The revolution in Germany’s security and defence policy following Russia’s invasion of Ukraine has rightly received much attention. But other European states, like Sweden, are responding in unprecedented ways too.
Putin has misread this so badly that now Sweden is sending Ukraine thousands of missile launchers. Sweden. The IKEA guys. – @AliceAvizandum
News of Sweden’s decision to send 5 000 anti-tank weapons and other military equipment to Ukraine spread quickly on social media. Many were surprised that this supposedly non-confrontational country had decided to donate weapons. This is the first time Sweden has donated arms in significant numbers since the Soviet Union attacked Finland in 1939. But the decision was well received at home. There were even many calls for the government to do more—Swedes, apparently, did not get the memo about their supposed ‘neutrality’ in the conflict.
A Hesitant Start
Exactly one month before Vladimir Putin began his invasion of Ukraine, Sweden’s Minister for Foreign Affairs, Ann Linde, was asked about possible military support. She responded that Sweden would provide aid for Ukraine in many ways, but that strict legislation would prevent it from exporting or donating weapons to a country involved in a military conflict. Her statement met a backlash, not least because the law actually says that Sweden should not—not cannot—supply weapons to countries involved in armed conflict. In fact, in 2020, Sweden’s arms exports were worth 1,6 billion euro with companies providing arms worth 320 million alone to the United Arab Emirates, an active participant in the Yemeni Civil War.
The ‘bourgeois’ bloc, that is the conservative and liberal parties, pushed back against Linde’s position. When Sweden’s defence commission (Försvarsberedningen) met on 3 February to discuss measures to strengthen defence, the bourgeois parties called for a broader discussion and the topic of military support to Ukraine was hotly debated. On 15 February, the Moderate Party (the largest opposition party) called for an inventory of available equipment that could be provided to Ukraine as “defensive weapons”. This phrasing underlined that these weapons were meant to help Ukraine execute its right to self-defence, evoking the weight that Sweden and many other small states put on their right to sovereignty.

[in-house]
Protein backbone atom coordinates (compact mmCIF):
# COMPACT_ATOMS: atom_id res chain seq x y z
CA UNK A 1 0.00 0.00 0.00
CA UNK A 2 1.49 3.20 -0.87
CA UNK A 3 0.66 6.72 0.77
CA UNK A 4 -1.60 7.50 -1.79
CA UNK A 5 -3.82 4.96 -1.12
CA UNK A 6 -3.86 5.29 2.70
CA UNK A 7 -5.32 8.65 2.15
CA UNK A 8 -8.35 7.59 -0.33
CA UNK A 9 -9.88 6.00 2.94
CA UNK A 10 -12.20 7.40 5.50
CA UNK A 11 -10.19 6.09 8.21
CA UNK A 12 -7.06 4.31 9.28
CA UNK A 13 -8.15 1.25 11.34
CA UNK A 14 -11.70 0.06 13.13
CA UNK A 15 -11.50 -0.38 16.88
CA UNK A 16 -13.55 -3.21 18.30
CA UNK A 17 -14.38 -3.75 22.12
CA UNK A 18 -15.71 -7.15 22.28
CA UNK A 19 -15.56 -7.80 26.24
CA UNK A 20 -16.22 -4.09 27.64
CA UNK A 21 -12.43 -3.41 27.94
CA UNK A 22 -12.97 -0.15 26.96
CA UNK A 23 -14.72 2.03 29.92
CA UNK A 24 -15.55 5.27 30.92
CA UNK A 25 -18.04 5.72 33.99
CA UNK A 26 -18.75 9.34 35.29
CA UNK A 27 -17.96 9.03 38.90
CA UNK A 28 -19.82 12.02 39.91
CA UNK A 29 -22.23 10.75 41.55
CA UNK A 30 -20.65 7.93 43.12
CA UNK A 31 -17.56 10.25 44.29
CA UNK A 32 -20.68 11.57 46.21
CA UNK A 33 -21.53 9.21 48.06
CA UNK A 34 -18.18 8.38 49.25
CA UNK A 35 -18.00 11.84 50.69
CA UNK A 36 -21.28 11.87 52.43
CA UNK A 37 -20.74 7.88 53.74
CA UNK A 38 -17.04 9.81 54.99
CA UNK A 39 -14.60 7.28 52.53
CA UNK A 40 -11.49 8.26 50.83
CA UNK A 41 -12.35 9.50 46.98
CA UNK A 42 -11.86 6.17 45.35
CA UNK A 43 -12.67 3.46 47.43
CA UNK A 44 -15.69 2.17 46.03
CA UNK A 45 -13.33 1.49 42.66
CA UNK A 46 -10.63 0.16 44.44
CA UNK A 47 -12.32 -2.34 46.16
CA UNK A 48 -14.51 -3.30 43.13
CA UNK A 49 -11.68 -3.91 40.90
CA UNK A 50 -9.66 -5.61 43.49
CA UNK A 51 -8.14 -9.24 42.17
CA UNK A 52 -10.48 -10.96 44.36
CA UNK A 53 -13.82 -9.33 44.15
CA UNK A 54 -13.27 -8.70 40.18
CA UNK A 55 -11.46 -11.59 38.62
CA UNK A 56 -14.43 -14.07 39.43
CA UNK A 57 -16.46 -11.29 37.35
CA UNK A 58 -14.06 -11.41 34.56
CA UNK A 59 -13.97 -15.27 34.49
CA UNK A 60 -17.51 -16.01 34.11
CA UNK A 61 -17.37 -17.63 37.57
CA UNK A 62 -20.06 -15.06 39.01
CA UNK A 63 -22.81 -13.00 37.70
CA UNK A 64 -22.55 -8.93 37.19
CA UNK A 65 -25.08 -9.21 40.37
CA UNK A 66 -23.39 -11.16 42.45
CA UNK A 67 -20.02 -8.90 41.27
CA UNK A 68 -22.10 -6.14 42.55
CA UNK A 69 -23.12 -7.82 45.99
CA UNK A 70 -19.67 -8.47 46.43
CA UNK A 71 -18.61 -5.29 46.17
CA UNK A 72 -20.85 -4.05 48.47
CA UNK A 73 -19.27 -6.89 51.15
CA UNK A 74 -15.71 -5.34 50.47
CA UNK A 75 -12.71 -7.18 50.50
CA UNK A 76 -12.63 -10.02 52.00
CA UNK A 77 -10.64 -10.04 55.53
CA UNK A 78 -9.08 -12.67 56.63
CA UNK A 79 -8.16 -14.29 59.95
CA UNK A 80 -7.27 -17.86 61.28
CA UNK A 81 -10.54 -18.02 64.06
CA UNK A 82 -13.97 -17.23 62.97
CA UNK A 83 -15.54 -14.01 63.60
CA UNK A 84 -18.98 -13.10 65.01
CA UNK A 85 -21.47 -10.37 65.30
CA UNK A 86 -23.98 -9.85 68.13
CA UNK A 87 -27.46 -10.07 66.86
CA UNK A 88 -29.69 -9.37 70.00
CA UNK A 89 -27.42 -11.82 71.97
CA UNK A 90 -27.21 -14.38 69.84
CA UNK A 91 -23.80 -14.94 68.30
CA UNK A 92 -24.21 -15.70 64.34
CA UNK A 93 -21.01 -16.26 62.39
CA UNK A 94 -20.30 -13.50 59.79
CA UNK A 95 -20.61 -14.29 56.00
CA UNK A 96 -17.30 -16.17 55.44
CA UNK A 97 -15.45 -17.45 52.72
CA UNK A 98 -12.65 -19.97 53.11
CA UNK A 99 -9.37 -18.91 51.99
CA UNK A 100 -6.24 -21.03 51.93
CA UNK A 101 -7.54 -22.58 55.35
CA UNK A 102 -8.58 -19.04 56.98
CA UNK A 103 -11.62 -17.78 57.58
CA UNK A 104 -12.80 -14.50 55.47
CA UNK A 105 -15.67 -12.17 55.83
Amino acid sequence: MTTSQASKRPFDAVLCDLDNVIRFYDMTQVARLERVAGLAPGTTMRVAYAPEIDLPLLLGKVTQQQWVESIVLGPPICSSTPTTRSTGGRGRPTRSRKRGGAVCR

Military Non-alignment Is Not Neutrality
An important context for Sweden’s foreign and security policy is that Sweden, although militarily non-aligned, does not hold any position akin to ‘neutrality’. In fact, the basis for much of Sweden’s foreign and security policy is the Declaration of Solidarity from the Defence Act of 2009, which states that “Sweden will not be passive if a catastrophe or attack should hit another EU country or a Nordic neighbour,” and requires that Sweden should “be able to give and receive support, both civilian and military.” Through the Declaration, Sweden sets out its expectation that it will both provide support to and receive support from others in times of crisis.
Although Ukraine is neither a Nordic neighbour nor an EU member, there was no debate about whether it would be covered by the Declaration. Instead, the debate was on the ‘what’ and ‘how’. The left-wing parties have focused more on civilian means of support, while the bourgeois parties have advocated military support for Ukraine’s efforts.
A Turning Point
Once Russia launched its full-scale attack things moved quickly. On 27 February, Minister of Defence Peter Hultqvist announced that the government had consulted other countries and found “a balanced way to collectively support Ukraine”. The very next day in the Riksdag (the national legislature) seven of eight parties voted to supply Ukraine with defensive weapons, with only the Left Party objecting on the basis that Sweden should not send weapons to armed conflicts.
Both external and domestic factors played key roles in the decision. Internally, this may be an important turning point for Sweden. The Left Party is already re-evaluating its vote and changing its position on military support. The concept of solidarity outlined in the Declaration is becoming, through practical application, less vague and less susceptible to political manoeuvring. Putin’s actions have united and even changed Swedish political parties’ security policies, and the Declaration can now be interpreted as an obligation to intervene with military instruments if needed.
Meanwhile, Sweden is moving ever closer to multilateral security structures. Last week, a Swedish corvette and helicopter accompanied Danish personnel and material to Estonia in a Joint Expeditionary Force operation meant to enhance deterrence. Swedish prime minister Magdalena Andersson joined, by phone, the meeting between presidents Biden and Niinistö in Washington, and the Swedish and Finnish prime ministers met in Helsinki to discuss further strengthening security cooperation.
Where these developments will lead is not certain. However, more Swedes are in favour of NATO membership than against it for the first time. The Swedish Democrats have indicated that they may reverse their previous objection to NATO membership—which would make a majority of the Riksdag in favour. As a result of Putin’s miscalculations over Ukraine, “the IKEA guys” are more closely aligning their perceptions of solidarity with NATO’s notions of collective security.
Views expressed in ICDS publications are those of the author(s).